Enterprise Security: Include DDoS Mitigation in your 2014 Plans

January 24, 2014 - 5 Comments

2014 will be a pivotal year for Enterprise Security professionals. Large scale Denial of Service ( DoS ) and Distributed Denial of Service attacks ( DDoS ) have been increasing over the years, which is nothing new. As technology evolves, including faster machines and cheaper bandwidth, attacks will also evolve just as fast if not a little faster.  What is alarming is the dramatic increase in the size of these DoS and DDoS attacks over the last year. These attacks are nothing to sneeze at, and in fact, are down right scary. Most of these attacks can cripple even the biggest of Enterprises due to their sheer size. This will require Enterprise Security professionals to take a serious look at their security plans for 2014.

Entperise Security

2013 saw the largest DDoS attack on record, with the 300gbps attack on the Anti-Spam site Spamhaus. 2014 has also started off quickly with a large NTP reflection attack. Jaeson Schultz has a great article on this topic, available here. This isn’t the start of the year the Enterprise Security professional wants to see. But it’s a real threat, and any Enterprise needs to have plans in place to handle this type of situation so can keep service available for their clients.

How Enterprise Security professional handle this type of nightmare can lead to some sleepless nights. With the amount of bandwidth increasing in these attacks every day, as well as the complexity of these attacks, Enterprises are having increased trouble on the best way to handle. Since most, if not all Enterprises, simply just do not have enough bandwidth or infrastructure available to handle this type of attack in-house, working with 3rd party companies that handle this sort of business is a must. Enterprises would need to continually grow their bandwidth and infrastructure just to handle these incidents, which may or may not happen. Budgets for this infrastructure increase are just not possible in most Enterprises, as well as the man power to keep up with it. That is why finding a good 3rd party to partner with were this type of scenario is their niche.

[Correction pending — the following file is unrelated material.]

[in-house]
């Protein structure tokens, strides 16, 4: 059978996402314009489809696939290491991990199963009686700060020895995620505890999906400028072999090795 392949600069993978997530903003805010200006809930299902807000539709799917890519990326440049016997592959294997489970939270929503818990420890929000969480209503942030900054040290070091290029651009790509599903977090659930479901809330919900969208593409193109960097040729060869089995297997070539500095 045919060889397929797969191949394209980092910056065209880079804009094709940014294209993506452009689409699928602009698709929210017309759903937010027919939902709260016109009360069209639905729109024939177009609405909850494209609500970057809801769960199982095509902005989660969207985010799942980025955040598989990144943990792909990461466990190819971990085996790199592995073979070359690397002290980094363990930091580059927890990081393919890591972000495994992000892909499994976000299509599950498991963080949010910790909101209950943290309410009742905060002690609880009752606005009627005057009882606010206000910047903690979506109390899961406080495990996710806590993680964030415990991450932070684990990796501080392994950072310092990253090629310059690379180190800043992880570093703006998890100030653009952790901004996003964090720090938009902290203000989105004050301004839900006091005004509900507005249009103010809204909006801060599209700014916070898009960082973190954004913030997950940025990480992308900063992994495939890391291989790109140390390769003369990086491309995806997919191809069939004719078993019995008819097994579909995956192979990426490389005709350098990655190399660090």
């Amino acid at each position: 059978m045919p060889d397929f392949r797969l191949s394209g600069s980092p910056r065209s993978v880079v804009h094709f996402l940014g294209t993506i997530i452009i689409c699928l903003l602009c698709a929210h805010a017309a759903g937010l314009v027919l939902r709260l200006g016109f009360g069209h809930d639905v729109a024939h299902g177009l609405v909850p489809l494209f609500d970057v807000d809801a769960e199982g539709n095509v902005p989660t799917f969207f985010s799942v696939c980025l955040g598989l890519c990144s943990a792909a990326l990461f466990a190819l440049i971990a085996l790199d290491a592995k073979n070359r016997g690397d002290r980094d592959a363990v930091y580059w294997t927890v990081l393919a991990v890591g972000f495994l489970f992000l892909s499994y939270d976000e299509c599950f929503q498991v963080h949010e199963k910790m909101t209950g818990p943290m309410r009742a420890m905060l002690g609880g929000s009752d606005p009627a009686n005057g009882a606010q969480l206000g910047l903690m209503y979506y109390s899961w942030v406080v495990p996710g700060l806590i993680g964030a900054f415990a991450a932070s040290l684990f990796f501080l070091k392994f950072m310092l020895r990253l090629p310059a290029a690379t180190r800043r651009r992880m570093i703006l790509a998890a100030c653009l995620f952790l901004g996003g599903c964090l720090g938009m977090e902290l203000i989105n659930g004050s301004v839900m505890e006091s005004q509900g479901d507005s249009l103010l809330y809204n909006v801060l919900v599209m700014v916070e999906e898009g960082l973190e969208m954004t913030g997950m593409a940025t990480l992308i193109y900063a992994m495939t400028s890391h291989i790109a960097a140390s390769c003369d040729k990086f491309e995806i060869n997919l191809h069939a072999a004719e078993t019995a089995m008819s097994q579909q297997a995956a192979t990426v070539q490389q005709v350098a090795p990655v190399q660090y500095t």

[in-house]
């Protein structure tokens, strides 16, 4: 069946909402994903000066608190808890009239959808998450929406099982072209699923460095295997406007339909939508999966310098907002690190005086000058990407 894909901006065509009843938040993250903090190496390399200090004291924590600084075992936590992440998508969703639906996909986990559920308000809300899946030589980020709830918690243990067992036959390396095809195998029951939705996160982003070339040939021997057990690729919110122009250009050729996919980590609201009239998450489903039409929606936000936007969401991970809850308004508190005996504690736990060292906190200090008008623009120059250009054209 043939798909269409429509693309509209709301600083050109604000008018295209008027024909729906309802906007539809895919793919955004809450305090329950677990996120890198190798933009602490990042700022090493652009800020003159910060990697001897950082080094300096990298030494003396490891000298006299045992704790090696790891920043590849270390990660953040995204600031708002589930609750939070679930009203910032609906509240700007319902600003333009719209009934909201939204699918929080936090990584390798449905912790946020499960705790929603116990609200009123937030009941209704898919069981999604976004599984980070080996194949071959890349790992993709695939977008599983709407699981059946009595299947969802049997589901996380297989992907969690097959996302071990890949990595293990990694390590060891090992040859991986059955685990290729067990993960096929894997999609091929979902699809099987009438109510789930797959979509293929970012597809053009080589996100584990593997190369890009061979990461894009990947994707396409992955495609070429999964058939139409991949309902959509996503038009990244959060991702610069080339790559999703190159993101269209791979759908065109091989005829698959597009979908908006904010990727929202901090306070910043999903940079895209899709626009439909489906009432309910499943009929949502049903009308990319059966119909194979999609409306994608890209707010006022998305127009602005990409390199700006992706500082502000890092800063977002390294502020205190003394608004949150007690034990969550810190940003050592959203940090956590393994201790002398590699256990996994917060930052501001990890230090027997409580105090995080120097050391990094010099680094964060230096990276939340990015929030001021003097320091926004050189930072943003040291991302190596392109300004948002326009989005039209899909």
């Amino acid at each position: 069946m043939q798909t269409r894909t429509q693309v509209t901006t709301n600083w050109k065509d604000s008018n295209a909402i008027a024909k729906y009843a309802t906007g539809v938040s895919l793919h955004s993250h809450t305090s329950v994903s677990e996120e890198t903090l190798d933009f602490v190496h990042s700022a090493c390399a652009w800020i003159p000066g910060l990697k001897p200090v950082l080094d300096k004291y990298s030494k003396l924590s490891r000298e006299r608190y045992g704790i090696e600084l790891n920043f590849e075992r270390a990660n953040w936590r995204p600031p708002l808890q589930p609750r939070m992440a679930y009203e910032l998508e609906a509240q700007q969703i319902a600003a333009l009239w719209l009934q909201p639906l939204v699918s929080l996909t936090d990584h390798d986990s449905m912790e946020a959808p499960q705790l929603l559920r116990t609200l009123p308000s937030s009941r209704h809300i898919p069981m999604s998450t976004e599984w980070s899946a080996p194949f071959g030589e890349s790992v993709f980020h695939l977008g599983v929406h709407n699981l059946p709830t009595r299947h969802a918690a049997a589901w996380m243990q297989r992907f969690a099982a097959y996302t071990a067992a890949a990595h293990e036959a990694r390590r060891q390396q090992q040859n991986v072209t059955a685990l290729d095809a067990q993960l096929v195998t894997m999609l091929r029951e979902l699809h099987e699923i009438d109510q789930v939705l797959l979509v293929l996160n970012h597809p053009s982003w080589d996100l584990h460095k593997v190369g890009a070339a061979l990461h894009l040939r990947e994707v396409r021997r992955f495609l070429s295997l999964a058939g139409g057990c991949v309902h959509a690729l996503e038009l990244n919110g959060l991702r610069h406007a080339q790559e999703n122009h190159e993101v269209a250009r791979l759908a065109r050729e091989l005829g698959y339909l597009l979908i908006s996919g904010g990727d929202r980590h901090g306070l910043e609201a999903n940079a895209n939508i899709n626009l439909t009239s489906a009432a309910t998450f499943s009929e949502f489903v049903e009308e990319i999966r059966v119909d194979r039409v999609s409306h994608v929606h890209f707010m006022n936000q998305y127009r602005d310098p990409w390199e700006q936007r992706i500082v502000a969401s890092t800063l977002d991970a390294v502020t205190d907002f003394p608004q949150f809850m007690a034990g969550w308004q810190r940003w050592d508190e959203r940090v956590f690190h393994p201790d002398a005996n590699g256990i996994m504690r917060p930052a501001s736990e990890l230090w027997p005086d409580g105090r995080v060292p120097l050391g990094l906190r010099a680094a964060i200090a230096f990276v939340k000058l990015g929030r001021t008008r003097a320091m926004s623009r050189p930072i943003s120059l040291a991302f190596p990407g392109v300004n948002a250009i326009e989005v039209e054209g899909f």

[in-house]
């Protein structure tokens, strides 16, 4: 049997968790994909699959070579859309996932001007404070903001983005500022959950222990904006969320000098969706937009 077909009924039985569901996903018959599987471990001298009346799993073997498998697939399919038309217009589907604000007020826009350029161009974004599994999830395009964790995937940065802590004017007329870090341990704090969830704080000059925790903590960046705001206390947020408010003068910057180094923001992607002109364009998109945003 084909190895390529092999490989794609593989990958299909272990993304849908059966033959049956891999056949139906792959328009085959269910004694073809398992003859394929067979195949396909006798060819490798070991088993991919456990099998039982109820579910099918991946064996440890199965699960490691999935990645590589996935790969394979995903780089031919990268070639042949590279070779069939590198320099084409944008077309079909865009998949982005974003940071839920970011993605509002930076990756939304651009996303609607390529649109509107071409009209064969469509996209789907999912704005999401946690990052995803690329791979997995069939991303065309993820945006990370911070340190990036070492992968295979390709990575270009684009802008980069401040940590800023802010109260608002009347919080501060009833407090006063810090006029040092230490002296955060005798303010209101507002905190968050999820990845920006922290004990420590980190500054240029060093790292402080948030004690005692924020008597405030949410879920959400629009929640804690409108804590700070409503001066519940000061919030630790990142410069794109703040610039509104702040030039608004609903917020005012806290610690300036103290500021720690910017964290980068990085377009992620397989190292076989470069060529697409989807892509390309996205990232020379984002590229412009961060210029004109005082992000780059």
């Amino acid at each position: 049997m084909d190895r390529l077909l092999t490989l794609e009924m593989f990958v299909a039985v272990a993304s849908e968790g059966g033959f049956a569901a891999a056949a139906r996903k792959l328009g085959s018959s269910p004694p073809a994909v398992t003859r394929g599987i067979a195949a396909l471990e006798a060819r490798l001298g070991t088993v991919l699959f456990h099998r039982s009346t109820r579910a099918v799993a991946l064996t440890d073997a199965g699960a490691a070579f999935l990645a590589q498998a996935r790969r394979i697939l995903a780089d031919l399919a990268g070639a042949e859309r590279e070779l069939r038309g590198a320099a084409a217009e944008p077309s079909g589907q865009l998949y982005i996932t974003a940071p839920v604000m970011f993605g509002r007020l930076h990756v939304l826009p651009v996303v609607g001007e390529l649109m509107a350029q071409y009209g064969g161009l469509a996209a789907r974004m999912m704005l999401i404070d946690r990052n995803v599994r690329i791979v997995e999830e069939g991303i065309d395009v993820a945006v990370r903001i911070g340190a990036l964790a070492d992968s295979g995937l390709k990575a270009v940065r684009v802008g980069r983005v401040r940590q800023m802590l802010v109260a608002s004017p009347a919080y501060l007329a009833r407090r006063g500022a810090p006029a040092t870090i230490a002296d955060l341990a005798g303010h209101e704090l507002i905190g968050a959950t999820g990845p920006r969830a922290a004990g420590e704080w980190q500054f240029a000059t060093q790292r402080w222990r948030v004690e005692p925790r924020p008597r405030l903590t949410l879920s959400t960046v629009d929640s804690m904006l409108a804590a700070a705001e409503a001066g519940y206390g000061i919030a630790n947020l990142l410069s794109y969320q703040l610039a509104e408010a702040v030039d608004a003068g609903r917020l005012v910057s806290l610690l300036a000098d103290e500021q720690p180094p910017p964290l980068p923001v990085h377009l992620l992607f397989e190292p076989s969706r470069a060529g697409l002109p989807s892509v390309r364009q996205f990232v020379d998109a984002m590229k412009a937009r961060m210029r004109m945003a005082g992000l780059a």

There are many companies out there that handle just this type of attack. These companies are constantly increasing their bandwidth and infrastructure to handle the future of DoS and DDoS attacks, as well as studying how these attacks are being done so that they can continue to protect against them. In my many years in the Enterprise Security field, I have learned some valuable lessons. One of these lessons being is that in some cases, partnering with a 3rd party is the best business decision. Let them handle the infrastructure side, and you can then focus on other security needs. Creating a detailed security playbook with these companies will help for a smoother incident handling should this happen to your Enterprise. Like any other situation, proper planning and attention to detail can definitely help minimize the impact of these attacks should have your Enterprise. You definitely don’t want to start thinking about mitigation during the event.

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  1. Thanks for sharing Jason. It’s not surprising to see more businesses are looking to install DDoS protection techniques as DDoS attacks become more frequent and complex. The best way to avoid being the victim of such an attack is to have a good defensive measure in place to stop this from happening to your business.

  2. A colleague’s client was a victim of that NTP attack. Do you have recommendations or a process to qualify 3rd party companies to supplement and audit services?

    • Thanks John!! As for recommendations, I think it depends on the size of the attack. Prolexic is one of the best out there, but may be too “big” for their needs. There are lots of little ones out there, like DOSarrest and Neustar that I have had success with in the past. Some large ISP’s offer these services too, like Verizon. If you have a single provider, this may be an option too.
      As for how to find the best one, I tend to look at their customers, and what types of attacks they have protected against in the past. I also tend to see if the vendor puts out whitepapers and such on past/present attacks and future trends. This way I know they are doing their due diligence. Hope that helps!!